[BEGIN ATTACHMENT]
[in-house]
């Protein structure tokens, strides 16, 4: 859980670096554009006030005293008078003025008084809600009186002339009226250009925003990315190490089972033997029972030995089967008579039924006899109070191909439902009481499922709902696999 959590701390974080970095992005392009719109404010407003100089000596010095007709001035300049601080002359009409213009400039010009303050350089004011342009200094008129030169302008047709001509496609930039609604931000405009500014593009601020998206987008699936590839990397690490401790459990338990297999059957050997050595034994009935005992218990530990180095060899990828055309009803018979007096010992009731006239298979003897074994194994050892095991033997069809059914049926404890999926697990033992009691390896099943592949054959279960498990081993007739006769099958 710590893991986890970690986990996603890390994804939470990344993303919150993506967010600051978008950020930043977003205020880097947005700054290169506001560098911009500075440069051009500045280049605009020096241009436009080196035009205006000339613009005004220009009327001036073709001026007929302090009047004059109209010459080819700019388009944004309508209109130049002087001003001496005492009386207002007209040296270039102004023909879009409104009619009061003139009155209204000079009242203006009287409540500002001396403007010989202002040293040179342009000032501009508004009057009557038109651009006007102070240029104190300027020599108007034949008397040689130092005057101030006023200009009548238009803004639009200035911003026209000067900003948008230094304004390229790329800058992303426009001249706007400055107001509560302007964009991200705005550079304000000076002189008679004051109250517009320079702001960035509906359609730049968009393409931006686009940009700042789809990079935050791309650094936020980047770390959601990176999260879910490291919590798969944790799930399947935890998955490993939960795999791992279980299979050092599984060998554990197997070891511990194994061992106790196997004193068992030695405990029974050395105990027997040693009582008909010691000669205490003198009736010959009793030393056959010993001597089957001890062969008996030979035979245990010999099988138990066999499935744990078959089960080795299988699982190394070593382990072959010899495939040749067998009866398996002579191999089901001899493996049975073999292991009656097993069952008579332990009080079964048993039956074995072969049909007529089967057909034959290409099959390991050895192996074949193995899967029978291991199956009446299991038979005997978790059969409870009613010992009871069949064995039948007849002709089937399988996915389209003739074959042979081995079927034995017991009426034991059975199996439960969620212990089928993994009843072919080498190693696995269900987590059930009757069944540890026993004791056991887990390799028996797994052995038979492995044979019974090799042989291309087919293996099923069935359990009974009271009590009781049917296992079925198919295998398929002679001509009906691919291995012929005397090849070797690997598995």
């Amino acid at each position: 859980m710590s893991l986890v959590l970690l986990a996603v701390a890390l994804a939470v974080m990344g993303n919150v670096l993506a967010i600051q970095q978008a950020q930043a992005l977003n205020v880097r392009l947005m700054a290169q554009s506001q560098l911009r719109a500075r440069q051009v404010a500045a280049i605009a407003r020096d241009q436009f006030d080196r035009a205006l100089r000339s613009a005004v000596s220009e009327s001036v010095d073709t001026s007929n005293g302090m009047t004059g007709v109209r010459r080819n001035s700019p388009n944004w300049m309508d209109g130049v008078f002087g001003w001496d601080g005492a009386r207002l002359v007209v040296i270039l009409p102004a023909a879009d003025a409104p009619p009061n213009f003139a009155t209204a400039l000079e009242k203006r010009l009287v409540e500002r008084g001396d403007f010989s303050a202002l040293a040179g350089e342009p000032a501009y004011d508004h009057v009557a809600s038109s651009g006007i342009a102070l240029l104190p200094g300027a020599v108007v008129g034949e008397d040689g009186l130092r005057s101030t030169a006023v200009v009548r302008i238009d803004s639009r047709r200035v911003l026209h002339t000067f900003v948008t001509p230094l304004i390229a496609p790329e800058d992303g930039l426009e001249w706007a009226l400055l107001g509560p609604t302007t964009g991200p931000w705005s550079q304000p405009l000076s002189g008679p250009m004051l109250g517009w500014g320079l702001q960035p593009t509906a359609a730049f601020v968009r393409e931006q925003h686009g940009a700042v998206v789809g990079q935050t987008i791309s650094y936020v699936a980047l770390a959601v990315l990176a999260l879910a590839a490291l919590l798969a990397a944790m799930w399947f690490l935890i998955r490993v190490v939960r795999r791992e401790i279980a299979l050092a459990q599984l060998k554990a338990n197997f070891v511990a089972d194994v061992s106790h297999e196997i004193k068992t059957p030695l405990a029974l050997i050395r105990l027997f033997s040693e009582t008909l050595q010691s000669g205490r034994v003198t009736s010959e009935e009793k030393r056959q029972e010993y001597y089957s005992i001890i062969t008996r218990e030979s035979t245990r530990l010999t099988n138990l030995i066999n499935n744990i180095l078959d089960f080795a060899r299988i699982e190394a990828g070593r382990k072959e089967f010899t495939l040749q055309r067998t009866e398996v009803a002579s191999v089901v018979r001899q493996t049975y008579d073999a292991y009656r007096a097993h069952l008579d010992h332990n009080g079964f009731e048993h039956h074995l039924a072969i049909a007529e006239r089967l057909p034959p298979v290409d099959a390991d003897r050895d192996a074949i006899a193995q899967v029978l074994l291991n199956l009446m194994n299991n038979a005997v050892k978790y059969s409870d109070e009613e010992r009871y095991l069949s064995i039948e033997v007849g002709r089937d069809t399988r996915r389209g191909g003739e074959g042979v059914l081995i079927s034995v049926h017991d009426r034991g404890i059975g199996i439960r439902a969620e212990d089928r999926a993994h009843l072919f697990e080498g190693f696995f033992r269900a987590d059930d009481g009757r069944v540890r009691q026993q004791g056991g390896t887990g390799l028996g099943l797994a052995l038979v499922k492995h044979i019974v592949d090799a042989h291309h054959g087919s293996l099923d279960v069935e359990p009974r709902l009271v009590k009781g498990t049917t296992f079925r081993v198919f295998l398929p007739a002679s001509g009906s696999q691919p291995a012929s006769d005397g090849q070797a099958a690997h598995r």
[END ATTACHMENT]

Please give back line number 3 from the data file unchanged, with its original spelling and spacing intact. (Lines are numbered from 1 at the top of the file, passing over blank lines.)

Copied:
């Amino acid at each position: 859980m710590s893991l986890v959590l970690l986990a996603v701390a890390l994804a939470v974080m990344g993303n919150v670096l993506a967010i600051q970095q978008a950020q930043a992005l977003n205020v880097r392009l947005m700054a290169q554009s506001q560098l911009r719109a500075r440069q051009v404010a500045a280049i605009a407003r020096d241009q436009f006030d080196r035009a205006l100089r000339s613009a005004v000596s220009e009327s001036v010095d073709t001026s007929n005293g302090m009047t004059g007709v109209r010459r080819n001035s700019p388009n944004w300049m309508d209109g130049v008078f002087g001003w001496d601080g005492a009386r207002l002359v007209v040296i270039l009409p102004a023909a879009d003025a409104p009619p009061n213009f003139a009155t209204a400039l000079e009242k203006r010009l009287v409540e500002r008084g001396d403007f010989s303050a202002l040293a040179g350089e342009p000032a501009y004011d508004h009057v009557a809600s038109s651009g006007i342009a102070l240029l104190p200094g300027a020599v108007v008129g034949e008397d040689g009186l130092r005057s101030t030169a006023v200009v009548r302008i238009d803004s639009r047709r200035v911003l026209h002339t000067f900003v948008t001509p230094l304004i390229a496609p790329e800058d992303g930039l426009e001249w706007a009226l400055l107001g509560p609604t302007t964009g991200p931000w705005s550079q304000p405009l000076s002189g008679p250009m004051l109250g517009w500014g320079l702001q960035p593009t509906a359609a730049f601020v968009r393409e931006q925003h686009g940009a700042v998206v789809g990079q935050t987008i791309s650094y936020v699936a980047l770390a959601v990315l990176a999260l879910a590839a490291l919590l798969a990397a944790m799930w399947f690490l935890i998955r490993v190490v939960r795999r791992e401790i279980a299979l050092a459990q599984l060998k554990a338990n197997f070891v511990a089972d194994v061992s106790h297999e196997i004193k068992t059957p030695l405990a029974l050997i050395r105990l027997f033997s040693e009582t008909l050595q010691s000669g205490r034994v003198t009736s010959e009935e009793k030393r056959q029972e010993y001597y089957s005992i001890i062969t008996r218990e030979s035979t245990r530990l010999t099988n138990l030995i066999n499935n744990i180095l078959d089960f080795a060899r299988i699982e190394a990828g070593r382990k072959e089967f010899t495939l040749q055309r067998t009866e398996v009803a002579s191999v089901v018979r001899q493996t049975y008579d073999a292991y009656r007096a097993h069952l008579d010992h332990n009080g079964f009731e048993h039956h074995l039924a072969i049909a007529e006239r089967l057909p034959p298979v290409d099959a390991d003897r050895d192996a074949i006899a193995q899967v029978l074994l291991n199956l009446m194994n299991n038979a005997v050892k978790y059969s409870d109070e009613e010992r009871y095991l069949s064995i039948e033997v007849g002709r089937d069809t399988r996915r389209g191909g003739e074959g042979v059914l081995i079927s034995v049926h017991d009426r034991g404890i059975g199996i439960r439902a969620e212990d089928r999926a993994h009843l072919f697990e080498g190693f696995f033992r269900a987590d059930d009481g009757r069944v540890r009691q026993q004791g056991g390896t887990g390799l028996g099943l797994a052995l038979v499922k492995h044979i019974v592949d090799a042989h291309h054959g087919s293996l099923d279960v069935e359990p009974r709902l009271v009590k009781g498990t049917t296992f079925r081993v198919f295998l398929p007739a002679s001509g009906s696999q691919p291995a012929s006769d005397g090849q070797a099958a690997h598995r």